PEACH APRICOT WHITE TEA
(White Tea with natural flavors)
Small Batch Blended and Packed in Canada. HACCP Certified.
Ingredients From: China
Region: Fujian Province
Shipping Port: Fuzhou
Grade: Pai Mu Tan
Altitude: 1500 – 4900 feet above sea level
Manufacture Type: White Tea – Naturally withered
Cup Characteristics: Simply superb! An amazing combination. Has muscatel-like notes that are reminiscent of premium
2nd flush Darjeelings with light fruit finish.
Infusion: Pale yellow
Luxury Ingredients: White tea, and Natural flavors.
Antioxidant Level: High
Caffeine Content: Low
Shelf Life: Almost 2 years after opening.
Ying and Yang.
Each side of the equation balances out the other. The combination of Peach and Apricot follows the same principal – well kind
of anyway. According to Chinese folklore, peaches are a potent symbol of long life, conferring longevity on all those who eat
them. This belief stems from ancient legends that tell us the fruit was a favorite of the 8 Immortals, divine beings who
populated Chinese myth. In the legends, one of the 8, Yu Huang, also known as the Jade Emperor was married to a woman
named Xi Wangmu, Queen Mother of the West. Xi Wangmu owned a tree that produced peaches of immortality that she
would serve to Yu Huang’s immortal companions during an annual feast known as Pantao Hui, or the Feast of Peaches.
So, peaches stand for long life, the Yin of our equation.
What then about our Yang, the apricot? Well, according to Chinese
tradition, apricots are a symbol of cowardice. (Good thing they taste so deliciously sweet!) One could argue that it takes
courage to live a long life, courage being the opposite of cowardice. So then cowardice is the opposite of courage…ok, maybe
it’s a bit of a stretch. Whatever the case may be, the combination of peaches and apricots together is heavenly.
combination of peaches and apricots blended with a top grade Pai Mu Tan tea from Fujian even more so. Delicate hints of
citrus finish with faint lingering notes of honey layered over the thick jammy character of this full-bodied tea.
Pour yourself a
cup and ponder the nature of a long life courageously lived!
Hot tea brewing method:
Traditional method (see note below): When preparing by the cup, this tea can be used repeatedly - about 3 times. The secret is
to use water that is about 180°F/82°C. Place 1 slightly heaping teaspoon in your cup let the tea steep for about 3 minutes and
then begin enjoying a cup of enchantment - do not remove the leaves from the cup. Adding milk and sugar is not
recommended. Once the water level is low - add more water, and so on and so on - until the flavor of the tea is exhausted. Look
at the pattern of the leaves in the brew, not only do they foretell your fortune but you can see the bud and shoots presenting
themselves, looking like they are about to be plucked.
Bring filtered or freshly drawn cold water to a rolling boil. Place 1 slightly heaping teaspoon of loose tea for each 7-9oz/200-260ml of fluid volume in the teapot. Pour the boiling water into the
teapot. Cover and let steep for 3-7 minutes according to taste (the longer the steeping time the stronger the tea). Adding milk or
sugar is not recommended.Note: Traditionally, the recommendation has been that green tea be brewed at 180°F/82°C. Regretfully, modern society makes
it necessary to consider that water may not be free of harmful bacteria and other impurities. Therefore you need to boil water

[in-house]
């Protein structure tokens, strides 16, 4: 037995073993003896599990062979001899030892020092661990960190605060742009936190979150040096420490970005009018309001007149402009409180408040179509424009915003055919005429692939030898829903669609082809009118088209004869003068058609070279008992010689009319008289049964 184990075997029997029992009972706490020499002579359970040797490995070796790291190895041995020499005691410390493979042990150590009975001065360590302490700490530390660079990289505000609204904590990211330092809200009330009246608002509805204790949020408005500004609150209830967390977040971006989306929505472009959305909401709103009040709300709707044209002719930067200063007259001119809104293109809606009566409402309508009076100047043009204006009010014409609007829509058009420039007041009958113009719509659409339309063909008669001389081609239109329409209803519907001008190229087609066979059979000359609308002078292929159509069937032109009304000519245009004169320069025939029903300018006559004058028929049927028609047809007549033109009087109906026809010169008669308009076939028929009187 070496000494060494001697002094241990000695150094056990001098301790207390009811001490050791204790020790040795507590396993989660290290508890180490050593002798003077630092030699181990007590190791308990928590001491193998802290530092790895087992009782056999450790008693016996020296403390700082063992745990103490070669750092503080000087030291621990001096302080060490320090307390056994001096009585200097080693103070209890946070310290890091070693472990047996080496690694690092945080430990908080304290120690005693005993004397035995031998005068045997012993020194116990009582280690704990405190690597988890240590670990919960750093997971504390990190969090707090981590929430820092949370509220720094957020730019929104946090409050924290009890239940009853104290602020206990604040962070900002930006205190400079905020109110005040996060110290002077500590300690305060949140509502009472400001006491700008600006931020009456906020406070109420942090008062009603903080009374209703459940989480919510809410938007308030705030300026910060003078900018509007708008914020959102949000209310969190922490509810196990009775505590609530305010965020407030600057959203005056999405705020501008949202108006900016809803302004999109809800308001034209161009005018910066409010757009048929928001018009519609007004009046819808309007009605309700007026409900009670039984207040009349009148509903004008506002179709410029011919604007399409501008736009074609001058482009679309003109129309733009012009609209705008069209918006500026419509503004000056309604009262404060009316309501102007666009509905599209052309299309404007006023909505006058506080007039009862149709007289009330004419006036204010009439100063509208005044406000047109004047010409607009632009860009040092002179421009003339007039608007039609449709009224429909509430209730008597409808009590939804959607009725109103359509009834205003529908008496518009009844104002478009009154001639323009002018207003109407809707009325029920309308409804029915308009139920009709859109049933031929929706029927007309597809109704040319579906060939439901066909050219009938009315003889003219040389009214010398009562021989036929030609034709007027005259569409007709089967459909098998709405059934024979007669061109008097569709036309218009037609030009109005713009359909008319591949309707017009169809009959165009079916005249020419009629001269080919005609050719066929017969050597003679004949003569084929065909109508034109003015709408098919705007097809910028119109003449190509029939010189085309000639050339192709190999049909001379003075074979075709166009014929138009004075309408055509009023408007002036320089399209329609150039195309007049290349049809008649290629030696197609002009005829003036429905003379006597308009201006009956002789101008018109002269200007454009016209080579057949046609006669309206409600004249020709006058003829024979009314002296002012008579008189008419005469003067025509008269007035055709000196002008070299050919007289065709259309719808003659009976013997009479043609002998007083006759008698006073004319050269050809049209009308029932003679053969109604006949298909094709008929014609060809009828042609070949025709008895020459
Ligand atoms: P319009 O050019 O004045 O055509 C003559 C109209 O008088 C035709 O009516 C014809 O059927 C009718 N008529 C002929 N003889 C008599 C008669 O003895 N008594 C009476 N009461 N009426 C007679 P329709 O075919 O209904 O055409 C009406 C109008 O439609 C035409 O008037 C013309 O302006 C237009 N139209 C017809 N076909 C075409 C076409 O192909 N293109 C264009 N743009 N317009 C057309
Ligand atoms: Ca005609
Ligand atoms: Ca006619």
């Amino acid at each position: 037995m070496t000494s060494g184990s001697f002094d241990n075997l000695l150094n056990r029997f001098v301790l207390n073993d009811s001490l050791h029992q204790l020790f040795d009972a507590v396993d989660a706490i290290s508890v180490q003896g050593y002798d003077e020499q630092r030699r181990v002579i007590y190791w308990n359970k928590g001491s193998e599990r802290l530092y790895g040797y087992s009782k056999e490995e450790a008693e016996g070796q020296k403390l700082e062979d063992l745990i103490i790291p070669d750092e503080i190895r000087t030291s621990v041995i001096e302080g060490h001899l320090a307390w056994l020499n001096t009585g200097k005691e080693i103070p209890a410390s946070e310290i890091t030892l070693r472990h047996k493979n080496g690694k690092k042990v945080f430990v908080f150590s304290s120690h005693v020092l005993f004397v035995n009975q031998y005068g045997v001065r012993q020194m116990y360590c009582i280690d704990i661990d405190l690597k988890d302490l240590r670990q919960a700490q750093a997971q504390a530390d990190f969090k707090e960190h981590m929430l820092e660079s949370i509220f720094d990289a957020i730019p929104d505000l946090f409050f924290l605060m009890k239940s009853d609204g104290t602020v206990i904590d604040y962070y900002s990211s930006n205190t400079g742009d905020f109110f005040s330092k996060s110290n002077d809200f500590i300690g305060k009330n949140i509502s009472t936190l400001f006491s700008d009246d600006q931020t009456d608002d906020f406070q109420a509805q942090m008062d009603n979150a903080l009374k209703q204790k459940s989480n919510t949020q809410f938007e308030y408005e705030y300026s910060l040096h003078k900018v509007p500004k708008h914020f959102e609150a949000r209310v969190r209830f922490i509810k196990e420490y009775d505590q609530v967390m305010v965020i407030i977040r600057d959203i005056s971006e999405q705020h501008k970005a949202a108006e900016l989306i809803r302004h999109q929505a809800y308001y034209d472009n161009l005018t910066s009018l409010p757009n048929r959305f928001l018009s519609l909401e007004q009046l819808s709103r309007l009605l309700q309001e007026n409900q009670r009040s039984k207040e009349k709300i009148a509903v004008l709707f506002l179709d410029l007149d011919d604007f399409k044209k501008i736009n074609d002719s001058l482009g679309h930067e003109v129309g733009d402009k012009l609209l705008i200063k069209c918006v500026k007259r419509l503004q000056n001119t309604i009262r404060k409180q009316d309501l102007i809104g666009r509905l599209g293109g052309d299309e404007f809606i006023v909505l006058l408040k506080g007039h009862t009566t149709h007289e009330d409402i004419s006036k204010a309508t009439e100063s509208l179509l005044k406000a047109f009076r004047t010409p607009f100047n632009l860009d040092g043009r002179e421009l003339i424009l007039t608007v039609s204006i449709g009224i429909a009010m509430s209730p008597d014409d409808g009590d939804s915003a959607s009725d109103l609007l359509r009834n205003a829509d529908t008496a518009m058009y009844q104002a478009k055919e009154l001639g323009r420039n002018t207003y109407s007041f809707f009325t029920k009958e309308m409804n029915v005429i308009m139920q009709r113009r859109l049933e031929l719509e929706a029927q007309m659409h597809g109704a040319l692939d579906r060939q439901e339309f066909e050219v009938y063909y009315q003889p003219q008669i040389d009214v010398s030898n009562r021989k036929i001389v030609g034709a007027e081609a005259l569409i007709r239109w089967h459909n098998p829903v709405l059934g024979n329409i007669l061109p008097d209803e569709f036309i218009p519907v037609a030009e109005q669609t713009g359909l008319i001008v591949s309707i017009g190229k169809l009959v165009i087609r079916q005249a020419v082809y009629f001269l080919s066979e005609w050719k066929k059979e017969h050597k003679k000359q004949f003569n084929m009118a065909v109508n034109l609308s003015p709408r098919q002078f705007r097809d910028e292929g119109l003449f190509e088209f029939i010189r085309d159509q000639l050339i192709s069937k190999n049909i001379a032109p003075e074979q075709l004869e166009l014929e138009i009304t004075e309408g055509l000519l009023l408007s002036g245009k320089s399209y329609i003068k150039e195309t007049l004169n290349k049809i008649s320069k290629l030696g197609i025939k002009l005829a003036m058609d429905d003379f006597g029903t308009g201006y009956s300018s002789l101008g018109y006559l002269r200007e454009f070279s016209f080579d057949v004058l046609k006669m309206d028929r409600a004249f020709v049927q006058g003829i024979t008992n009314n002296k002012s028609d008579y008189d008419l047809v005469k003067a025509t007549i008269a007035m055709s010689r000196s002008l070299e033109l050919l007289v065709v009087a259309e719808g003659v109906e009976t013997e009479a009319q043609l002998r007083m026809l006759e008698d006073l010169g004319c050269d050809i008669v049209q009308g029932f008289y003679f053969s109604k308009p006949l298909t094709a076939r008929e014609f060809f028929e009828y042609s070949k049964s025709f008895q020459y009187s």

to kill bacteria. If you wish to use traditional brewing temperatures bring the water to a boil and allow it to cool to the desired
brewing temperature – it’s the food safe thing to do!
Iced tea brewing method (Pitcher): (to make 1 liter/quart):
Place 6 slightly heaping teaspoons of loose tea into a teapot or heat resistant pitcher. Using filtered or freshly drawn cold water, boil and pour 1¼
cups/315ml over the tea. Steep for 5 minutes. Quarter fill a serving pitcher with cold water. Pour the tea into your serving
pitcher straining the leaves. Add ice and top-up the pitcher with cold water. A rule of thumb when
preparing fresh brewed iced tea is to increase the strength of hot tea since it will be poured over ice and diluted with cold water.
(Note: Some luxury quality teas may turn cloudy when poured over ice. This is a sign of luxury quality and nothing to worry
Iced tea brewing method (Individual Serving):
Place 1 slightly heaping teaspoon of loose tea into a teapot for each serving required. Using filtered or freshly drawn cold water, boil and pour 6-7oz/170-200ml per
serving over the tea. Cover and let steep for 5 minutes. Add hot tea to a 12oz/375ml acrylic glass filled with ice, straining the
leaves or removing the tea bags. Not all of the tea will fit, allowing for approximately an additional ½ serving. A rule of thumb
when preparing fresh brewed iced tea is to increase the strength of hot tea since it will be poured over ice and diluted. (Note:
Some luxury quality teas may turn cloudy when poured over ice. This is a sign of luxury quality and nothing to worry about!)
We recommend the use of our ‘1 Cup of Perfect Tea’
measuring spoon for best
More antioxidants are extracted from tea (L. Camellia Sinesis), or rooibos (Asphalatus Linearis), the longer it is brewed….and
the more tea or rooibos that is used, the greater the antioxidant benefit.
FOOD SAFETY ADVISORY:
While white tea is traditionally brewed using 180°F/82°C water, we strongly recommend using filtered or freshly drawn cold
water brought to a rolling boil when brewing all types of tea. Today’s water has been known to carry viruses, parasites and
bacteria. Boiling the water will kill these elements and reduce the potential incidence of water-borne illnesses.
Ideal Brewing Temperature: 100ºC/212ºF.
Minimum Brewing Temperature: 90ºC/194ºF.